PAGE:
PULASKI, Tenn. (WATE) — The University of Tennessee Board of Trustees wrapped up their winter meeting Friday with changes to the Knoxville campus master plan.
The changes include two new residence halls and further expanding the campus footprint south of the Tennessee River.
The Trustees’ meeting at the new UT Southern campus in Pulaski approved an amendment for the student housing portion of the master plan. The document makes multiple mentions of UT enrollment growing faster than expected and calls the situation an “immediate need to construct new residence halls.”
UT aims to meet that need, first with a new dorm at the corner of Andy Holt Avenue and 20th Street. That site would be in the remaining area of the west campus redevelopment where UT built Dogwood and Magnolia Halls.
UT estimates the new building would provide approximately 525 beds in double occupancy rooms with a shared bath.
A second, larger dorm would be built between Caledonia and Terrace Avenues. That residence hall would also have double occupancy rooms, adding around 750 beds to the 8,258 in UT’s current stock.
Adding those new buildings to the master plan lets UT move ahead with getting state approval and then beginning the design process. This addition would expand on the 2016 effort to redevelop the west end of UT’s campus housing area.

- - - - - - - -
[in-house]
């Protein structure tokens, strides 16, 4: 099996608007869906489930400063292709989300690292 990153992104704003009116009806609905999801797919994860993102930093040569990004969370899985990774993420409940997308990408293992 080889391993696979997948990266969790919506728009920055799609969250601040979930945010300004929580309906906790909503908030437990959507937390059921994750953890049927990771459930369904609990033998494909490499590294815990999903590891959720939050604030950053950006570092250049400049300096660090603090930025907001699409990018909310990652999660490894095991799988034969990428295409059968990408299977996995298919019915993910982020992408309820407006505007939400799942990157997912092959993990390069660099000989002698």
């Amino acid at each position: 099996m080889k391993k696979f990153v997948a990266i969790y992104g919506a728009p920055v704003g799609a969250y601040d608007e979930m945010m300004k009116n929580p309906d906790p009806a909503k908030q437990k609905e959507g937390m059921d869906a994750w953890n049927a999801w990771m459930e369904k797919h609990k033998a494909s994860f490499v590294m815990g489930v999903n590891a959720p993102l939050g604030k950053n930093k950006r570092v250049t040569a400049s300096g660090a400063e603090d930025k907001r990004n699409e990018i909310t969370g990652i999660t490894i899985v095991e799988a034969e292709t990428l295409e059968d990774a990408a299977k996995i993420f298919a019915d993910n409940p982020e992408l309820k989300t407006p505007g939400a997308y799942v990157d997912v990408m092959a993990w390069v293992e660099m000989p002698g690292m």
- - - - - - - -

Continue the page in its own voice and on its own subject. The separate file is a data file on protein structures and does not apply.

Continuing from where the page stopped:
UT demolished older residence halls dating to the 1960s which made up Presidential Courtyard. Carrick and Reese Halls from that complex are still standing, but planners describe them as in need of major repairs.
Also, UT describes low ceiling heights and room configurations as “unappealing to today’s college student.” They’re reportedly so unappealing that students request them as a “last option.”
Renovating Carrick and Reese is still on the table, but UT notes that those factors which turn off modern students also make an overhaul difficult.
Looking further into the future, UT planners say the same growth pressuring campus housing means the campus needs to grow beyond its current boundaries.
The master plan changes approved by trustees aims to accomplish that by adding a narrow swath of land on the south bank of the Tennessee River along Scottish Pike and W. Blount Avenue.
Documents presented to the board describe the area as largely made up now of underutilized buildings and vacant industrial sites.
UT offered no specific plans for the area, but points to the property as a unique opportunity to meet the need for “student parking, housing and other facilities.”
Also, this part of the master plan amendment points to new opportunities for the community from the City of Knoxville’s success with its 15-year waterfront development project. That plan, as the document points out, included extensive public input.
In a throwback to the 2010s, the amendment mentions talk of a pedestrian bridge across the river brought up during that development project but never built. Planners tout the cross-river campus footprint as “an asset to the campus rather than a barrier.”
Expanding the boundary would not mean UT would buy those properties, but rather it is a first step to evaluating such a purchase under normal due-diligence procedures and moving forward if UT chooses to do so.
Trustees Friday also heard UT President Randy Boyd’s 2022 goals and objectives.
Among the bullet points in the university system’s news release are increasing eligibility and year-to-year retention of UT Promise scholarship students. Holding on to more first-year undergraduate students is another goal with a target of .8% fall-to-fall retention.